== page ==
Consumer panel directs cinemas to provide free drinking water
Cinemagoers across the country won’t have to shell out big bucks for bottled water anymore after the national consumer court ruled on Thursday that movie theatres were obligated to provide drinking water facilities inside halls.india Updated: Sep 13, 2015 18:01 IST
Cinemagoers across the country won’t have to shell out big bucks for bottled water anymore after the national consumer court ruled on Thursday that movie theatres were obligated to provide drinking water facilities inside halls.
The National Consumer Disputes Redressal Commission said theatre owners could be held liable for unfair trade practices or “deficiency of service” if they didn’t have drinking water facilities and forced consumers to buy expensive bottles from their cafeteria.
“Water being a basic necessity for human beings, it is obligatory for cinema halls to make it available to moviegoers if they don’t allow drinking water to be carried inside halls. In fact, a moviegoer may even faint if he does not get water in time,” the commission said.
“If drinking water is available from the cafeteria, that would not be enough, considering the high cost of the water sold in halls. Not everyone may be in a position to afford such a huge price, which is many times more than the price at which it is available outside the halls.”
The ruling came on an appeal filed by Agartala-based Rupasi Multiplex against an order of the Tripura State Consumer Disputes Redressal Commission that said not providing free drinking water to movie goers amounted to a deficiency of service.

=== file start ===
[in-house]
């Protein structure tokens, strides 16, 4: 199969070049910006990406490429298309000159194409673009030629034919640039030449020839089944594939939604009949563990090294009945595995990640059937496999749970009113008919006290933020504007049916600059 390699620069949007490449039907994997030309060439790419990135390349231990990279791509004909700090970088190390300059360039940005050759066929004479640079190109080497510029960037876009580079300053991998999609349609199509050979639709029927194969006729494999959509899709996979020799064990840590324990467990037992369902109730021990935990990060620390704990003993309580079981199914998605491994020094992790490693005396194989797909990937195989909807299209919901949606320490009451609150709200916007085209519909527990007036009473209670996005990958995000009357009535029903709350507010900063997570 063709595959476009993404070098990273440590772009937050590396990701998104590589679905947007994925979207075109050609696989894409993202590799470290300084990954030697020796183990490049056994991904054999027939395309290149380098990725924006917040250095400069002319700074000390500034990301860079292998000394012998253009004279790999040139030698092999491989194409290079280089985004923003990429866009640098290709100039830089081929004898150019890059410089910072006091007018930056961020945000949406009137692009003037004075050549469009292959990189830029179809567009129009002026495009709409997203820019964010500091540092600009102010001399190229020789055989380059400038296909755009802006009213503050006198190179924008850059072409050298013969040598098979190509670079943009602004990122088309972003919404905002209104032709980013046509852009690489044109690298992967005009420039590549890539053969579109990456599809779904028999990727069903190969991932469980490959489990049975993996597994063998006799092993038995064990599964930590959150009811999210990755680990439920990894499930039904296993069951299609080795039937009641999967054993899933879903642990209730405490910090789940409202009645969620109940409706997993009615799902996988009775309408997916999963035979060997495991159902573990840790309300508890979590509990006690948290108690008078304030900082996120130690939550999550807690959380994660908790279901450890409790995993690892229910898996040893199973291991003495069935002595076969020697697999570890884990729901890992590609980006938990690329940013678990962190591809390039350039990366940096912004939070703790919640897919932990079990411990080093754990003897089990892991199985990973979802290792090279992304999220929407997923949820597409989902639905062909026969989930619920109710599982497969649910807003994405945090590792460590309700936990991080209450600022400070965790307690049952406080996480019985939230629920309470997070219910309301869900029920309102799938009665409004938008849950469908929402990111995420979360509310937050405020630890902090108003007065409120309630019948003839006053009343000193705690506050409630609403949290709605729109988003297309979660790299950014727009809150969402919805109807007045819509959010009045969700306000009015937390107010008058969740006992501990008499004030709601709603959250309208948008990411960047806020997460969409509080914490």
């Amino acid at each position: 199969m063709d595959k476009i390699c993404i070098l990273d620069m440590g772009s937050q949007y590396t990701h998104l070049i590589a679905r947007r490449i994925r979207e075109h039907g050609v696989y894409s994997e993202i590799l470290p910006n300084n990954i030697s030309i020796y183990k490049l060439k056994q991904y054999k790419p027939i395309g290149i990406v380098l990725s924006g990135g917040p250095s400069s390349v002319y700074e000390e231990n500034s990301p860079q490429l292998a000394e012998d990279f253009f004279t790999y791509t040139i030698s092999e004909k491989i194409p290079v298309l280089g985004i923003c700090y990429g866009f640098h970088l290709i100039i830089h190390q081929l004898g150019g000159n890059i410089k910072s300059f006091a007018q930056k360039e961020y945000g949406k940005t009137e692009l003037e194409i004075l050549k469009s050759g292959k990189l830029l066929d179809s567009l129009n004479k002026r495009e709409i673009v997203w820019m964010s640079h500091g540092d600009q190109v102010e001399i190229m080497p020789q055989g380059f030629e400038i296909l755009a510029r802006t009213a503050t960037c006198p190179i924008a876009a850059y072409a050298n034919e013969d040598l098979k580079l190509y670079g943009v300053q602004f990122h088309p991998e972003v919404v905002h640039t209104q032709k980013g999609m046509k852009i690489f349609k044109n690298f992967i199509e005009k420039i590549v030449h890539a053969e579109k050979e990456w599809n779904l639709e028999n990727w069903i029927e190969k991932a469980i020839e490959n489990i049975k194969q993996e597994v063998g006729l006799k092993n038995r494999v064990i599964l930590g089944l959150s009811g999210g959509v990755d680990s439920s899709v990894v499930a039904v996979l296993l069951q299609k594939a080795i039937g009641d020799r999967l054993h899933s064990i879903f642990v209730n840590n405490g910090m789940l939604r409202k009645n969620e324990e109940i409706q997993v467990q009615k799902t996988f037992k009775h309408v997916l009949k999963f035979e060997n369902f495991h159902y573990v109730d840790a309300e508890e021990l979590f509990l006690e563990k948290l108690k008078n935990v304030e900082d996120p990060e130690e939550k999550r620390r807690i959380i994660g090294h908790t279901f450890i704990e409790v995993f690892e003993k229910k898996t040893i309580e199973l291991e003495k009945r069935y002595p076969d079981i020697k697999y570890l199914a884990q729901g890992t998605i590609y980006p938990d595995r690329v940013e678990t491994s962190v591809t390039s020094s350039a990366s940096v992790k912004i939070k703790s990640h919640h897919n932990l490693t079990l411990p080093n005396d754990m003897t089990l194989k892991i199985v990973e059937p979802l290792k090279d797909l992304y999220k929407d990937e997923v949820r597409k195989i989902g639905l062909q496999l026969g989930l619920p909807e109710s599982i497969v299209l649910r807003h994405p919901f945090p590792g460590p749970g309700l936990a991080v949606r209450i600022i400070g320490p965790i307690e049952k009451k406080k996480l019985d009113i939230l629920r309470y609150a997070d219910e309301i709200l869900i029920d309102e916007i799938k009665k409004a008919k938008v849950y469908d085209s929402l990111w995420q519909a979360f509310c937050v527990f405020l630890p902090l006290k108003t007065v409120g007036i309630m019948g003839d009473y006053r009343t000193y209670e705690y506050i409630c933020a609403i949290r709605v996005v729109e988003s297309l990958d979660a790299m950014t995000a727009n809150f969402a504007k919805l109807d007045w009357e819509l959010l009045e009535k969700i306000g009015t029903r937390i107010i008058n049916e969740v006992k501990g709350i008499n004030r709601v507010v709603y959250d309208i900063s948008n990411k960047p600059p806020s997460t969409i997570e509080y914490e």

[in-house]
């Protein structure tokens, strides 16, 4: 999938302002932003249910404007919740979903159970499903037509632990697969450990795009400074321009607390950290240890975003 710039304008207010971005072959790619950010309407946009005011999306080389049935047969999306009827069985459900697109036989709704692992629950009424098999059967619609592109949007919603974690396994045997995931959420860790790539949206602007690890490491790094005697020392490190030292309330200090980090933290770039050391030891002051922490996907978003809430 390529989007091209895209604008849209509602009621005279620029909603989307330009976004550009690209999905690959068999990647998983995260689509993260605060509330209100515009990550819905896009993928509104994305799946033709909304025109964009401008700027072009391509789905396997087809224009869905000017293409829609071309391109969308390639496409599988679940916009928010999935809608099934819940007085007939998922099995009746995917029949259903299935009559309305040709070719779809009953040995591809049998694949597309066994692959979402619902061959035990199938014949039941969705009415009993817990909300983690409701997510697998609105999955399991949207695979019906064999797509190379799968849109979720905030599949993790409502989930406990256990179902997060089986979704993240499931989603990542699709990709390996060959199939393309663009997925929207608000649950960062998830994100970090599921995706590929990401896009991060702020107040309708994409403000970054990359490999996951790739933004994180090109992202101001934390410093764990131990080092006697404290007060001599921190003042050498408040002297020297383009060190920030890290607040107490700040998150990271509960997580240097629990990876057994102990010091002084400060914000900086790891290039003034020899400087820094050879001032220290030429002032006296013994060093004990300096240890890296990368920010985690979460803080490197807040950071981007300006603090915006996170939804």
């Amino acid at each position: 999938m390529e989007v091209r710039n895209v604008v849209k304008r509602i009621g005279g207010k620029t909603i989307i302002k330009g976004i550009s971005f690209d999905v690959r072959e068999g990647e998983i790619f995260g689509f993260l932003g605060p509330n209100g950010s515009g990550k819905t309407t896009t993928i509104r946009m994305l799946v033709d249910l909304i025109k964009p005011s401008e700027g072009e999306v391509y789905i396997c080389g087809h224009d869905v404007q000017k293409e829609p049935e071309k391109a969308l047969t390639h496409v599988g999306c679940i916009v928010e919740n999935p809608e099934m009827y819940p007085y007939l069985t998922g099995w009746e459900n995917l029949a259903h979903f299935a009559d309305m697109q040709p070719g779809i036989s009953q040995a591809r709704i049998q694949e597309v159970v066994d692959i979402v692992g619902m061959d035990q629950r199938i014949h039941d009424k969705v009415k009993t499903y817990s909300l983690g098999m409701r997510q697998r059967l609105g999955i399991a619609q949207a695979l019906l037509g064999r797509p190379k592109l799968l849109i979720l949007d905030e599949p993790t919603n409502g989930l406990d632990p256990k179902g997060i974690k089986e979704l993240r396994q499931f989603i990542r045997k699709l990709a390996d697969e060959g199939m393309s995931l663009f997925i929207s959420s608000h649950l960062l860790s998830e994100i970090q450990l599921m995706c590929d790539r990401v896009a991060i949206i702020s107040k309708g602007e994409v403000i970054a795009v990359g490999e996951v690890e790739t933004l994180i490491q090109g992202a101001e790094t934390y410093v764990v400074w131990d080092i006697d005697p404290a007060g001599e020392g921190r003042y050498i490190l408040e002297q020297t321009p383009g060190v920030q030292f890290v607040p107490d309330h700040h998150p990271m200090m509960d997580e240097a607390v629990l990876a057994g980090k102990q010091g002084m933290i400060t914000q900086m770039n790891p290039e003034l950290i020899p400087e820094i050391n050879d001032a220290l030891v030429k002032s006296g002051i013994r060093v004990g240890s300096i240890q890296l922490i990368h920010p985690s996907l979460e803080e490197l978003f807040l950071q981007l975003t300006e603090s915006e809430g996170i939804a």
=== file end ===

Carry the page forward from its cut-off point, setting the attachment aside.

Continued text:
In September 2014, the Tripura state commission directed the multiplex to pay `10,000 to a family as compensation for deficiency of service and an additional `1,000 as cost of litigation. The family wasn’t allowed to carry their own water inside the cinema hall.
The multiplex contended before the NCDRC that it could not allow moviegoers to carry their own water inside due to security considerations.
The bench said while the security of cinemas couldn’t be compromised, a moviegoer — who may be an old person or a child — couldn’t be expected to remain without water for three hours.
Not providing water would be a deficiency in rendering services because consumers pay money to watch the movie in a comfortable and satisfying environment, it added.
“Appropriate water purifiers need to be installed with water coolers so that the water available is free from the impurities. Disposable glasses in sufficient quantity need to be kept available,” said the NCDRC bench headed by justice VK Jain.
Theatre management should ensure water supply is available through regularly-serviced coolers before the movie as well as through the course of the film, the NCDRC said.
“If for any reason water supply is not available on a particular day, alternative arrangements for free potable drinking water to cinemagoers need to be made available by the owners,” said the NCDRC.